Monday, April 23, 2012

The Liberal Party and the role of Quebec in Canada: Bob Rae's Views

With the possibility that Bob Rae will soon step down as interim leader of the LPC and so trigger the beginning of the race to select the next permanent leader some time towards the end of this year and early next year, we will find the candidates stumping for support.

One of the major points we as members of the Liberal Party of Canada deserve to have debated in open and detailed discussions by all the candidates, is the fate of the LPC in Quebec.
Bob Rae

What exactly should the policies of the LPC be with regard to the motion passed in our Parliament recongnizing the Quebecois as a nation within Canada, and what should those policies say about the prospect of accomodating such national aspirations through changes in the way in which the federal and provincial governments work together?

Is there a place for meaningful, constructive asymmetry in the treatment of Quebec by a Liberal Party majority government?

In an earlier post, I quoted Bob Rae on the issue of the secession of Quebec from Canada with a 50% plus 1 vote.

Now, as regards asymmetry, let me quote some writings by Bob Rae to kick off the discussions.

In his book From Protest to Power: Personal Reflections on a Life in Politics, Bob Rae wrote this regarding what leadership entails:

Leadership sometimes means telling people things they don't want to hear.

Liberal Party members and Supporters can expect that during the coming campaign for permanent leadership of our party, Rae will display this kind of leadership when it comes to discussions of his views about pre-election electoral cooperation with the NDP and Green Party, and the possible terms of post-election coalition government with the NDP.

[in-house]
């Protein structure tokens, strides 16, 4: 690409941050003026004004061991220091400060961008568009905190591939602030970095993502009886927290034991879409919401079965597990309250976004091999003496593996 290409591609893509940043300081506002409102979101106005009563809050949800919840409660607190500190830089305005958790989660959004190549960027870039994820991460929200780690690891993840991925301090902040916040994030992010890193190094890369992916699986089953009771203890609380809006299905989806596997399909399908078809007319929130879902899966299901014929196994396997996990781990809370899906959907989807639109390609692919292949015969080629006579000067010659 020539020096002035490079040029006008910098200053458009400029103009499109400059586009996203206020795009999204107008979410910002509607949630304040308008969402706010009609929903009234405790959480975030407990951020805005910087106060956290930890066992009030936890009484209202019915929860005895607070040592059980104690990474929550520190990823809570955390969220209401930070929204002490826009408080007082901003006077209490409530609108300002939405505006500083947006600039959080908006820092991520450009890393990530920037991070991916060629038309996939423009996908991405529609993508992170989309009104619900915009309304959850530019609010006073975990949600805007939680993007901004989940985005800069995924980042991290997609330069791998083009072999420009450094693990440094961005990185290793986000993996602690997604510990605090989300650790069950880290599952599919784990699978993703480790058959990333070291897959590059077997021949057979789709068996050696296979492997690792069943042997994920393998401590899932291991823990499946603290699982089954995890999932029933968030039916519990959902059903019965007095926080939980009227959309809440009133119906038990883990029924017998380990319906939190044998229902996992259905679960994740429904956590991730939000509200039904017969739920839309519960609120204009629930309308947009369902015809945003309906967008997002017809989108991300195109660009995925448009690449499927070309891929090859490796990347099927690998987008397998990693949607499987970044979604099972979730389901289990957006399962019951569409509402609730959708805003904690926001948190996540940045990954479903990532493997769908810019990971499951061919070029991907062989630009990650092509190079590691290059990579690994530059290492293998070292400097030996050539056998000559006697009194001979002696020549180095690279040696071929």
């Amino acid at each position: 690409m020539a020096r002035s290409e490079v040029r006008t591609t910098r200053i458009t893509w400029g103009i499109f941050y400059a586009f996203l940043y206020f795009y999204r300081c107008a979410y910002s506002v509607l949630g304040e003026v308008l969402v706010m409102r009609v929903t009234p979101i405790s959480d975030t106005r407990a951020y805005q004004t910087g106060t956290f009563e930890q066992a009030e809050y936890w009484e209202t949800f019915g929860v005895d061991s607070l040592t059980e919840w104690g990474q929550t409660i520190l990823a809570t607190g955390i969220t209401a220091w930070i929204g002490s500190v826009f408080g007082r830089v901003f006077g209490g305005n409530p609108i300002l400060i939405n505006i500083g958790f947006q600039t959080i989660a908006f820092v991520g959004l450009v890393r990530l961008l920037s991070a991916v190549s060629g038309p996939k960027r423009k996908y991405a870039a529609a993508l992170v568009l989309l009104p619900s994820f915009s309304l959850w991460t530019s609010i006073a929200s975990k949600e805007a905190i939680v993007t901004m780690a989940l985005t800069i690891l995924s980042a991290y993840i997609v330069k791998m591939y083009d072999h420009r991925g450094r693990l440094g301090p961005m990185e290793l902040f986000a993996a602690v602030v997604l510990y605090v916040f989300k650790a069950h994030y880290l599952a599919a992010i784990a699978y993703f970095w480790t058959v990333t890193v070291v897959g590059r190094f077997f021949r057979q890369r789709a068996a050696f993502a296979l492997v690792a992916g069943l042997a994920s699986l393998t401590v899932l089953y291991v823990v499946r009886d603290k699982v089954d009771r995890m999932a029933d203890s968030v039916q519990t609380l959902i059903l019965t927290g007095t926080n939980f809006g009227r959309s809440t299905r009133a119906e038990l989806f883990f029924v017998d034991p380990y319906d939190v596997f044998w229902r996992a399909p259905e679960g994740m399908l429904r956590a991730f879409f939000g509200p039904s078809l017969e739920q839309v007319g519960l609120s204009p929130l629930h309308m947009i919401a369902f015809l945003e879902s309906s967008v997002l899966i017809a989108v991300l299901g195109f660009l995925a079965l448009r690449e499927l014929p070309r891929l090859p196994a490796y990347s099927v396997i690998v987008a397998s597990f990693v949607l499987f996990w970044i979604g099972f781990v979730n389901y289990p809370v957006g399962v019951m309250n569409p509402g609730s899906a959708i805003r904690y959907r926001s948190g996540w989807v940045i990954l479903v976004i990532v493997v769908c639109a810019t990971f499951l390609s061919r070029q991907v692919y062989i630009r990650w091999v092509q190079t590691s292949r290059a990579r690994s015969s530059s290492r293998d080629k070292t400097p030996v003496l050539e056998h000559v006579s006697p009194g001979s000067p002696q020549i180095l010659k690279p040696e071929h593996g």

In that book, Rae also wrote about the role of Quebec:

If we don't recognize Quebec as a distinct society within Canada, Quebec will insist on being treated as a distinct society outside Canada.  We must make the structure of a new Confederation generouos and flexible enough to include all the partners, all the regions of the country, and all the people of Canada.

The proposal to recognize Quebec as a distinct society did not muster support of enough voters in Canada to pass the Meech Lake and Charlottetown Accords.

However, since then the Liberal Party, the Conservative Party, the NDP and the Green Party have all passed the motion that the Quebecois are a nation.

In his book The Three Questions, Rae wrote that the federation of Canada was indeed flexible:

Those who argue that Canada is made up of ten provinces which must be treated the same in a kind of  cookie-cutter approach of total equality are arguing this in defiance of Canadian history...

He went on:

A more regionalized and decentralized Canada is a growing reality, but so is the need for co-operation.

And then he posed this question:

Is an accomodation with Quebec nationalism possible within the Canadian federation, or is it a silly delusion to think that some middle ground exists between Mr. Trudeau's awful symmetry and separation?

I look forward to Bob Rae fleshing out his concept of the role of Quebec in Canada, and the views and policy proposals of the other candidates seeking to become the next leader of our party.
Let the debates begin.

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